Brooks Koepka was as frustrated as most other golfers on Saturday with the course conditions at the U.S. Open at Shinnecock Hills.
But that had no effect on the defending champion’s trademark self-assurance.
“There’s nobody more confident,” he said after a third-round 2-over-par 72 that put him in a four-way tie for first place at 3 over for the tournament entering Sunday’s final round. “I won this thing last year. I feel really good. My game’s in a good spot. I feel like you’ve got to kind of take it from me, to be honest with you.”
Koepka will be paired with his friend Dustin Johnson (77), giving the two most recent Open winners a close look at each other all day.
“We’re good buddies,” Johnson said, “but tomorrow when we tee off . . . we’ll be friends after the round, not during.”
Koepka bogeyed the first hole on Saturday and birdied the second, then had an up-and-down back nine as the wind swirled and scores soared. He birdied 11 before three bogeys over the final seven holes.
That was far from unusual on a day that left players complaining bitterly about the conditions.
“Some of these putts, there’s just no grass around the hole, so it’s hard to stop it,” Koepka said.
When asked about the 15th hole, which he bogeyed, he said, “I don’t have anything nice to say about that green and the pin location, so I’m just not going to say it.”
The other two golfers tied for the lead, Tony Finau and Daniel Berger, went out early and both shot 4-under 66.
“Let’s put it this way: If they’d have shot 4-under this afternoon,” Koepka said, “it would probably have been the best round of golf anybody’s ever seen.”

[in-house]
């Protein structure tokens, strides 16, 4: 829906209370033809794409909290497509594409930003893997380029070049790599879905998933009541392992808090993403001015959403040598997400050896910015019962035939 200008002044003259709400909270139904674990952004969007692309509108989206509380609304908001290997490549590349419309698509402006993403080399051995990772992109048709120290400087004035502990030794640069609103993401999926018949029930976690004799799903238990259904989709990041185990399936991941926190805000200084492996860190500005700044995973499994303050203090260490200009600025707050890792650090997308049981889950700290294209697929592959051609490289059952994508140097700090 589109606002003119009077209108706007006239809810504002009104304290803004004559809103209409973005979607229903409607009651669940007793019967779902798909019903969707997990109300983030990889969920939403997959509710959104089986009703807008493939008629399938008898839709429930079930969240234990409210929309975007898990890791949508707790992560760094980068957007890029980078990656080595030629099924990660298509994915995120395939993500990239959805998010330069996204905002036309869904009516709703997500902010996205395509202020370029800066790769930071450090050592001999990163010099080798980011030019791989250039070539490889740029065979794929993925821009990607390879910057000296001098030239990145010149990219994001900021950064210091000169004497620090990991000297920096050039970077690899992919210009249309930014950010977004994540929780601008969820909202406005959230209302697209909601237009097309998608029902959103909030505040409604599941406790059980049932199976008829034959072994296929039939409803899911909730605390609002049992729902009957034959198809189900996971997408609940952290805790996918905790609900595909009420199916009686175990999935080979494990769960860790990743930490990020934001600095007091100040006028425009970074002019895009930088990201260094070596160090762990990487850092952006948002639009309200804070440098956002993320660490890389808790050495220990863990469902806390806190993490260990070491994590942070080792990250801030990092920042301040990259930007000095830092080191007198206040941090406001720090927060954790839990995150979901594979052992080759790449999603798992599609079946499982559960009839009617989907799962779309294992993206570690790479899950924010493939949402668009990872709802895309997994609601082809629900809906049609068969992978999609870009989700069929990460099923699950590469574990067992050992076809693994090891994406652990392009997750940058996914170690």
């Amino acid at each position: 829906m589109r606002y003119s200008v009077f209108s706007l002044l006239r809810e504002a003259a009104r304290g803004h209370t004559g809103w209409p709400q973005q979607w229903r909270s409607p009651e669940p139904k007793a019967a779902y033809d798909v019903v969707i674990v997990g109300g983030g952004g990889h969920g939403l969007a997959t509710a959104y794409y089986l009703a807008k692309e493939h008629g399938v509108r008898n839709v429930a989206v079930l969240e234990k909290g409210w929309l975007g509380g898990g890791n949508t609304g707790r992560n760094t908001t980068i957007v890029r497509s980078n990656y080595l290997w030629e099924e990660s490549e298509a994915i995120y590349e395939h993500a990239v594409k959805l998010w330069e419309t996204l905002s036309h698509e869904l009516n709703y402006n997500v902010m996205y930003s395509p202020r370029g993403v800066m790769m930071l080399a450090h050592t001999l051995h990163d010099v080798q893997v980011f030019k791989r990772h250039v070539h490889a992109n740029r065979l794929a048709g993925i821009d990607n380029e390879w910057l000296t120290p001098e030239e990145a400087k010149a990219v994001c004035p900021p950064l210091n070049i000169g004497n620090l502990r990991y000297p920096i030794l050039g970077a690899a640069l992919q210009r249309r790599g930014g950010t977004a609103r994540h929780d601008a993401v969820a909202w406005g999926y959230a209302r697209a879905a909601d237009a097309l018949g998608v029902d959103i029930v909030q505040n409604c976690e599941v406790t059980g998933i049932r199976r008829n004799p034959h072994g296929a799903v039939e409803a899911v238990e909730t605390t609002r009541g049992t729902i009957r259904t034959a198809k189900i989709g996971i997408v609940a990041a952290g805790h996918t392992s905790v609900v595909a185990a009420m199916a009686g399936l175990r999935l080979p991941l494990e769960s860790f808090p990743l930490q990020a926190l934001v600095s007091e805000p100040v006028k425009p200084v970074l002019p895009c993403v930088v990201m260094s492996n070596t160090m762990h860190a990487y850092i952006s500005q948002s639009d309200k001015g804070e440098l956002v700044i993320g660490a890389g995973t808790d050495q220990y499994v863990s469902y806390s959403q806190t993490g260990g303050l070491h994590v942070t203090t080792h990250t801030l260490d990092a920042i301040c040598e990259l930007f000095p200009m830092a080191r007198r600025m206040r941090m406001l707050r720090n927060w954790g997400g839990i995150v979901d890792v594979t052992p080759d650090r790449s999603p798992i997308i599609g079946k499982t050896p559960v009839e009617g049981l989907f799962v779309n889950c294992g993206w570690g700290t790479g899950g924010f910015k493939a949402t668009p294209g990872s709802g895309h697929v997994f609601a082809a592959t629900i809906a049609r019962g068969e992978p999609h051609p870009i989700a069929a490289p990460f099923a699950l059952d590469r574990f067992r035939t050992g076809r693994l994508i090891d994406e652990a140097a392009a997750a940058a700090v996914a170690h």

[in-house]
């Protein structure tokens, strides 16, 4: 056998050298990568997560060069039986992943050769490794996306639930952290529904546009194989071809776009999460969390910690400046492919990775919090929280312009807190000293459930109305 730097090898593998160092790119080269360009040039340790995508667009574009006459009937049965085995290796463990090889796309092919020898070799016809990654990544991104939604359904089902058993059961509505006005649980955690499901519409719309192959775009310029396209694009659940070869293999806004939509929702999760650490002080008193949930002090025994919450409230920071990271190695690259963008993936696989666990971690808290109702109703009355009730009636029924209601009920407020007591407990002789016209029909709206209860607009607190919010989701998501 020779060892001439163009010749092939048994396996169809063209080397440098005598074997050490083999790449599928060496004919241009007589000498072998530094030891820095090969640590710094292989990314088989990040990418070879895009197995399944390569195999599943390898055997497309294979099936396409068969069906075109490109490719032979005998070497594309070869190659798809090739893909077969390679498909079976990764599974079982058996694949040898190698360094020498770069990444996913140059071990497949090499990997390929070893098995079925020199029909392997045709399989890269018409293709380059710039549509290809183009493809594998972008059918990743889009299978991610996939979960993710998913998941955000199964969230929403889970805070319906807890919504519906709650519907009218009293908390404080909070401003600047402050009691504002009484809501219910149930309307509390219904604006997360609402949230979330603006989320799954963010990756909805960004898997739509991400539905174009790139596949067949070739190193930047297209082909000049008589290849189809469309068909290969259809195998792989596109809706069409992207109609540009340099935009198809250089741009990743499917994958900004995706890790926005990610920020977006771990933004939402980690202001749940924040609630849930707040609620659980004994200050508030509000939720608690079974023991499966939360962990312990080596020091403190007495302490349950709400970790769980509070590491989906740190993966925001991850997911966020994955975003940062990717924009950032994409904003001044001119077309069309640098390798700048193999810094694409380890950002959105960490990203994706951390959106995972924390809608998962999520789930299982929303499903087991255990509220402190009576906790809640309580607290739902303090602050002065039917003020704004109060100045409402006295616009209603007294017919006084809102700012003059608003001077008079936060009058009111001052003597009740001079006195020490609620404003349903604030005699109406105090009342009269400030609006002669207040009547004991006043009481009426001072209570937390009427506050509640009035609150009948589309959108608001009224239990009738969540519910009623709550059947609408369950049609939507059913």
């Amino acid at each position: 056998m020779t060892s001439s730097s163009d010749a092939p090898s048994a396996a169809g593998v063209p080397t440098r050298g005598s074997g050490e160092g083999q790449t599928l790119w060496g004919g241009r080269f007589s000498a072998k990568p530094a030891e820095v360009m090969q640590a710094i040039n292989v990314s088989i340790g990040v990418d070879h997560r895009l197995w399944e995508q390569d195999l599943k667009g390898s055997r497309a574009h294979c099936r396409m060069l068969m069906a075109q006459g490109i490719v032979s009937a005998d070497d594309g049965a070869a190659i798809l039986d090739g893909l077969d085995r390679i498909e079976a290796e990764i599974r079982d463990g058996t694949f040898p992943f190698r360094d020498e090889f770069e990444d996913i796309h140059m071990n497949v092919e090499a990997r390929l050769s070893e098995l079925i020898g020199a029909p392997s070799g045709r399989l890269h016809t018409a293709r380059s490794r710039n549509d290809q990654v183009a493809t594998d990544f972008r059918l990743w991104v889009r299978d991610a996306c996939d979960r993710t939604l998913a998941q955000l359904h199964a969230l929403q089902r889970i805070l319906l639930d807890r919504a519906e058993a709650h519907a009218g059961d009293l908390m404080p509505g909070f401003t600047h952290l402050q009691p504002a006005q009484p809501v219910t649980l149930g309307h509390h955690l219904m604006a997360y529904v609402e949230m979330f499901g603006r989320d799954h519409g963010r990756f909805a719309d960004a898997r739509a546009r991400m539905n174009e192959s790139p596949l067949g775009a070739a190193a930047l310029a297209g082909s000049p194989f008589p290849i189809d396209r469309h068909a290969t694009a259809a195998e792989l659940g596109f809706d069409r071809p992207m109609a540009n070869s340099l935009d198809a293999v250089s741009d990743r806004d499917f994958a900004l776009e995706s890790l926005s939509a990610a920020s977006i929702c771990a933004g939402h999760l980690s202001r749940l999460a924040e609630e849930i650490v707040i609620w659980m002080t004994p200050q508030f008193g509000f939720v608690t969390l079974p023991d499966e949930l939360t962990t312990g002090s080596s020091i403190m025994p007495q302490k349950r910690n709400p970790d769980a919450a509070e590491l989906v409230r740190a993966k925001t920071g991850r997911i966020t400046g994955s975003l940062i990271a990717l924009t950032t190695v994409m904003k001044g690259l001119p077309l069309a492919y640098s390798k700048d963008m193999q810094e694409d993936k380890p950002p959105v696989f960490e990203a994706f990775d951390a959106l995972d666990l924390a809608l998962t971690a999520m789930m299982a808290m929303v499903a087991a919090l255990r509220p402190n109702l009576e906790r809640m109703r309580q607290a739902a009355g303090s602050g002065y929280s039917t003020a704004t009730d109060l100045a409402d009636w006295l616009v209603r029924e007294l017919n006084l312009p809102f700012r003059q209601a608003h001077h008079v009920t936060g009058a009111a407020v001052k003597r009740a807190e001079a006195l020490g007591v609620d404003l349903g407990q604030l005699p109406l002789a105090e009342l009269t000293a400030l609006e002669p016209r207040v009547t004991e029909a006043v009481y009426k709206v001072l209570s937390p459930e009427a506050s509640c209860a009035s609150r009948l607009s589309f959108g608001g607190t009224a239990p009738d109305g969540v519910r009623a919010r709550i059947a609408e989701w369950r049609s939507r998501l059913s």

Sunday is another day, and the USGA plans to give the golfers a better chance at making reasonable scores. Koepka can hope for the best but will prepare for the worst.
“Sometimes in a U.S. Open, you’ve just got to take your medicine,” he said. “Bogey, you’ll be all right. That’s kind of the goal, to be honest with you.”
Despite the agita, Koepka is tied for the lead entering the final round of the U.S. Open, with a chance to become the first man to win the event in consecutive years since Curtis Strange in 1988 and ’89.
“I’m just thinking one shot at a time,” he said. “I feel really good. I feel confident . . . My track record is pretty good at U.S. Opens. I feel like the harder the golf course, the better. It’s already going to eliminate so many guys. Some guys get down on themselves. You can eliminate them pretty much right away. You can’t get frustrated.”
When asked one last question about the conditions and the disparity between the morning and afternoon, Koepka said, “Don’t really care, man . . . It comes down to winning a U.S. Open. You’ve got to have some grit, some heart. I mean, I’ve won one, so why not win another?”